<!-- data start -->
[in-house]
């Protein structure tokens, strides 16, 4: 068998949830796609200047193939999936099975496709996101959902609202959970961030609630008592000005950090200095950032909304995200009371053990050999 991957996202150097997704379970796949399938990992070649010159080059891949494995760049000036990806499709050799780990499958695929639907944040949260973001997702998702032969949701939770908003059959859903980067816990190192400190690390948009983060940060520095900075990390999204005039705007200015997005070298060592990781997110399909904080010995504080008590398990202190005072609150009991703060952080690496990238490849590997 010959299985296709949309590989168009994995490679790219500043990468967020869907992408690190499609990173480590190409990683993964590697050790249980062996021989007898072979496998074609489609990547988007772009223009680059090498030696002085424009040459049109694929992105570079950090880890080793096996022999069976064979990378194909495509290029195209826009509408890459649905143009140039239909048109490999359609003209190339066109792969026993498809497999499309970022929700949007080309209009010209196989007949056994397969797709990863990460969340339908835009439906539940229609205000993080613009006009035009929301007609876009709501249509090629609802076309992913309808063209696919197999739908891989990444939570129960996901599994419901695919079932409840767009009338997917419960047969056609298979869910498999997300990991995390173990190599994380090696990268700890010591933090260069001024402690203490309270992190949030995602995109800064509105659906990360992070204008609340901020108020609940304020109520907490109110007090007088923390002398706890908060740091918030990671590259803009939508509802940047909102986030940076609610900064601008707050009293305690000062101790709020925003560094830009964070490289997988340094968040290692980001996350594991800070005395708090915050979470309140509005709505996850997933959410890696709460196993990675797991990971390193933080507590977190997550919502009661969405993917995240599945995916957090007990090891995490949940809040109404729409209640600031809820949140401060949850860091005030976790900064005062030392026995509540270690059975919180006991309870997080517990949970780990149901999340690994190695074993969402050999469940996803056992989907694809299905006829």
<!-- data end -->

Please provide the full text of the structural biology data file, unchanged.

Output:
[in-house]
């Protein structure tokens, strides 16, 4: 068998949830796609200047193939999936099975496709996101959902609202959970961030609630008592000005950090200095950032909304995200009371053990050999 991957996202150097997704379970796949399938990992070649010159080059891949494995760049000036990806499709050799780990499958695929639907944040949260973001997702998702032969949701939770908003059959859903980067816990190192400190690390948009983060940060520095900075990390999204005039705007200015997005070298060592990781997110399909904080010995504080008590398990202190005072609150009991703060952080690496990238490849590997 010959299985296709949309590989168009994995490679790219500043990468967020869907992408690190499609990173480590190409990683993964590697050790249980062996021989007898072979496998074609489609990547988007772009223009680059090498030696002085424009040459049109694929992105570079950090880890080793096996022999069976064979990378194909495509290029195209826009509408890459649905143009140039239909048109490999359609003209190339066109792969026993498809497999499309970022929700949007080309209009010209196989007949056994397969797709990863990460969340339908835009439906539940229609205000993080613009006009035009929301007609876009709501249509090629609802076309992913309808063209696919197999739908891989990444939570129960996901599994419901695919079932409840767009009338997917419960047969056609298979869910498999997300990991995390173990190599994380090696990268700890010591933090260069001024402690203490309270992190949030995602995109800064509105659906990360992070204008609340901020108020609940304020109520907490109110007090007088923390002398706890908060740091918030990671590259803009939508509802940047909102986030940076609610900064601008707050009293305690000062101790709020925003560094830009964070490289997988340094968040290692980001996350594991800070005395708090915050979470309140509005709505996850997933959410890696709460196993990675797991990971390193933080507590977190997550919502009661969405993917995240599945995916957090007990090891995490949940809040109404729409209640600031809820949140401060949850860091005030976790900064005062030392026995509540270690059975919180006991309870997080517990949970780990149901999340690994190695074993969402050999469940996803056992989907694809299905006829």